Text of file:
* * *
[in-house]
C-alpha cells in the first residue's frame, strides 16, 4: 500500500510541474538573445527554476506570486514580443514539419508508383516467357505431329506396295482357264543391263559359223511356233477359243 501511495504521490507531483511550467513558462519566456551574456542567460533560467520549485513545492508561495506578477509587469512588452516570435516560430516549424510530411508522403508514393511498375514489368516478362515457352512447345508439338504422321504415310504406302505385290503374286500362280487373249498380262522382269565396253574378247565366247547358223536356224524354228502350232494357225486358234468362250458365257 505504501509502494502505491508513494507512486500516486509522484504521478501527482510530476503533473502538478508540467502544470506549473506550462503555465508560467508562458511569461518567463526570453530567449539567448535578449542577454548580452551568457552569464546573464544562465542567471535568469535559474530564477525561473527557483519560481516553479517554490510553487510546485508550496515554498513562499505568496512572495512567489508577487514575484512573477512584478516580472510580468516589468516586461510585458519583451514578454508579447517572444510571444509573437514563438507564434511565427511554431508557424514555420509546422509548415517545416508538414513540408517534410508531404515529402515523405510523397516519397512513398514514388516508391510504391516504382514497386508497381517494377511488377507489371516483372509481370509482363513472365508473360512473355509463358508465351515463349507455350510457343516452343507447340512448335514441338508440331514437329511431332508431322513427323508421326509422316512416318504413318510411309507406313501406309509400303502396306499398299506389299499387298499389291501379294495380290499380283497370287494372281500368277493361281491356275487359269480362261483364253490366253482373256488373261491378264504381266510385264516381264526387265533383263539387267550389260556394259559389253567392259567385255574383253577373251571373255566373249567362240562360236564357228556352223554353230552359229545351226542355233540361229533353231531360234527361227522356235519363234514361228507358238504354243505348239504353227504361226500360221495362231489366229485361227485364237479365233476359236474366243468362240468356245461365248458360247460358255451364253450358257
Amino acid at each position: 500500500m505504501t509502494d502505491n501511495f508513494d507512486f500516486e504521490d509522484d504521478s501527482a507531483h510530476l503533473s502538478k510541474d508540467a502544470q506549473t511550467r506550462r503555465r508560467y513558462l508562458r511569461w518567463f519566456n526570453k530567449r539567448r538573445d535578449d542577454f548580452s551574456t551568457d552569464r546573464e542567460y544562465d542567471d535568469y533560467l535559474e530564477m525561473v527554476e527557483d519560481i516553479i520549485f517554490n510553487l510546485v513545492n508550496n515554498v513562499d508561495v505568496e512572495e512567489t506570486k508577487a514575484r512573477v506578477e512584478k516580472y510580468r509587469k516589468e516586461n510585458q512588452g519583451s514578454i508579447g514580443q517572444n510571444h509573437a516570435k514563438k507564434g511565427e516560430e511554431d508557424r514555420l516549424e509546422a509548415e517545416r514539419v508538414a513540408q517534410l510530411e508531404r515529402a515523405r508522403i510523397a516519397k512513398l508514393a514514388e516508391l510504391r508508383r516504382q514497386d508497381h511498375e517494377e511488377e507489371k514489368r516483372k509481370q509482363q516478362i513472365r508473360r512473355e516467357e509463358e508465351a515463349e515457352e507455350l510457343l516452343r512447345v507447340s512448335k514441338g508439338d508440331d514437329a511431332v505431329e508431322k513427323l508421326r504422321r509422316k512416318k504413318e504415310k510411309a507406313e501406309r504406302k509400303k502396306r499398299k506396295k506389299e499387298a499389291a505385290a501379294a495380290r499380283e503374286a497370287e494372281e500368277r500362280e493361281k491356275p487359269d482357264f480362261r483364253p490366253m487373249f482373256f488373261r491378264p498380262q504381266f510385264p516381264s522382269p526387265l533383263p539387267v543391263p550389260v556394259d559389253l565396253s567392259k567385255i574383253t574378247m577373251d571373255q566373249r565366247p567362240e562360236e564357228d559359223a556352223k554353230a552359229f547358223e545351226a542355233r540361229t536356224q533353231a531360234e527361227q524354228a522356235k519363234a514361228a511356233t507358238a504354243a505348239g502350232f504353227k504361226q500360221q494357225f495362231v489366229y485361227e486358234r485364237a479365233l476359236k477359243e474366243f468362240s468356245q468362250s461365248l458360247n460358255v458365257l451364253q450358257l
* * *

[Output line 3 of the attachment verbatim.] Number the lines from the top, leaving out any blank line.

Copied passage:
Amino acid at each position: 500500500m505504501t509502494d502505491n501511495f508513494d507512486f500516486e504521490d509522484d504521478s501527482a507531483h510530476l503533473s502538478k510541474d508540467a502544470q506549473t511550467r506550462r503555465r508560467y513558462l508562458r511569461w518567463f519566456n526570453k530567449r539567448r538573445d535578449d542577454f548580452s551574456t551568457d552569464r546573464e542567460y544562465d542567471d535568469y533560467l535559474e530564477m525561473v527554476e527557483d519560481i516553479i520549485f517554490n510553487l510546485v513545492n508550496n515554498v513562499d508561495v505568496e512572495e512567489t506570486k508577487a514575484r512573477v506578477e512584478k516580472y510580468r509587469k516589468e516586461n510585458q512588452g519583451s514578454i508579447g514580443q517572444n510571444h509573437a516570435k514563438k507564434g511565427e516560430e511554431d508557424r514555420l516549424e509546422a509548415e517545416r514539419v508538414a513540408q517534410l510530411e508531404r515529402a515523405r508522403i510523397a516519397k512513398l508514393a514514388e516508391l510504391r508508383r516504382q514497386d508497381h511498375e517494377e511488377e507489371k514489368r516483372k509481370q509482363q516478362i513472365r508473360r512473355e516467357e509463358e508465351a515463349e515457352e507455350l510457343l516452343r512447345v507447340s512448335k514441338g508439338d508440331d514437329a511431332v505431329e508431322k513427323l508421326r504422321r509422316k512416318k504413318e504415310k510411309a507406313e501406309r504406302k509400303k502396306r499398299k506396295k506389299e499387298a499389291a505385290a501379294a495380290r499380283e503374286a497370287e494372281e500368277r500362280e493361281k491356275p487359269d482357264f480362261r483364253p490366253m487373249f482373256f488373261r491378264p498380262q504381266f510385264p516381264s522382269p526387265l533383263p539387267v543391263p550389260v556394259d559389253l565396253s567392259k567385255i574383253t574378247m577373251d571373255q566373249r565366247p567362240e562360236e564357228d559359223a556352223k554353230a552359229f547358223e545351226a542355233r540361229t536356224q533353231a531360234e527361227q524354228a522356235k519363234a514361228a511356233t507358238a504354243a505348239g502350232f504353227k504361226q500360221q494357225f495362231v489366229y485361227e486358234r485364237a479365233l476359236k477359243e474366243f468362240s468356245q468362250s461365248l458360247n460358255v458365257l451364253q450358257l